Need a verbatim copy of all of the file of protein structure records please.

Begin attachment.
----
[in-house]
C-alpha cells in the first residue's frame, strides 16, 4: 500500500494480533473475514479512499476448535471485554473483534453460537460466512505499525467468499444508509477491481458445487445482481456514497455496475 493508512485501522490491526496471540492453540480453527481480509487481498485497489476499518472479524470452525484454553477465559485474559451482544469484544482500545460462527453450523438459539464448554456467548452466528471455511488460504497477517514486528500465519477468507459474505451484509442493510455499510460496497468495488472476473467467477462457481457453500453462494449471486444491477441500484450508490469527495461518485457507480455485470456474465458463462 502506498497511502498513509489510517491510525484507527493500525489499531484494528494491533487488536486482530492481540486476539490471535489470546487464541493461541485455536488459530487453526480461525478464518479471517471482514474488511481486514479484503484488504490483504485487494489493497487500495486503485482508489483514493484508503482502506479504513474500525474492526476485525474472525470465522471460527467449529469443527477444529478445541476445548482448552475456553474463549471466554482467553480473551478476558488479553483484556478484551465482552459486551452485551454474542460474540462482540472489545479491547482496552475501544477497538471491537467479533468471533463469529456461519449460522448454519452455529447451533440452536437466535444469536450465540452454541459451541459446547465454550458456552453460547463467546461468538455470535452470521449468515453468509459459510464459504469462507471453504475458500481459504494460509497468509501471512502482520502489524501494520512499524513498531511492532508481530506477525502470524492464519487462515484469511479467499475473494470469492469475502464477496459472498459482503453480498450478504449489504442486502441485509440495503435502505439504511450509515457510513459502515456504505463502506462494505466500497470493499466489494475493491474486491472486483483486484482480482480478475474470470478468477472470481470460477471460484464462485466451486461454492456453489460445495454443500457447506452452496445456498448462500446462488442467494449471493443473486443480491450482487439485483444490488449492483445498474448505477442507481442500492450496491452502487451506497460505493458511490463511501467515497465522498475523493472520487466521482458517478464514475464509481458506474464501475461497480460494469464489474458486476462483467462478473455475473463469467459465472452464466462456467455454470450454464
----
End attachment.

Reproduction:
[in-house]
C-alpha cells in the first residue's frame, strides 16, 4: 500500500494480533473475514479512499476448535471485554473483534453460537460466512505499525467468499444508509477491481458445487445482481456514497455496475 493508512485501522490491526496471540492453540480453527481480509487481498485497489476499518472479524470452525484454553477465559485474559451482544469484544482500545460462527453450523438459539464448554456467548452466528471455511488460504497477517514486528500465519477468507459474505451484509442493510455499510460496497468495488472476473467467477462457481457453500453462494449471486444491477441500484450508490469527495461518485457507480455485470456474465458463462 502506498497511502498513509489510517491510525484507527493500525489499531484494528494491533487488536486482530492481540486476539490471535489470546487464541493461541485455536488459530487453526480461525478464518479471517471482514474488511481486514479484503484488504490483504485487494489493497487500495486503485482508489483514493484508503482502506479504513474500525474492526476485525474472525470465522471460527467449529469443527477444529478445541476445548482448552475456553474463549471466554482467553480473551478476558488479553483484556478484551465482552459486551452485551454474542460474540462482540472489545479491547482496552475501544477497538471491537467479533468471533463469529456461519449460522448454519452455529447451533440452536437466535444469536450465540452454541459451541459446547465454550458456552453460547463467546461468538455470535452470521449468515453468509459459510464459504469462507471453504475458500481459504494460509497468509501471512502482520502489524501494520512499524513498531511492532508481530506477525502470524492464519487462515484469511479467499475473494470469492469475502464477496459472498459482503453480498450478504449489504442486502441485509440495503435502505439504511450509515457510513459502515456504505463502506462494505466500497470493499466489494475493491474486491472486483483486484482480482480478475474470470478468477472470481470460477471460484464462485466451486461454492456453489460445495454443500457447506452452496445456498448462500446462488442467494449471493443473486443480491450482487439485483444490488449492483445498474448505477442507481442500492450496491452502487451506497460505493458511490463511501467515497465522498475523493472520487466521482458517478464514475464509481458506474464501475461497480460494469464489474458486476462483467462478473455475473463469467459465472452464466462456467455454470450454464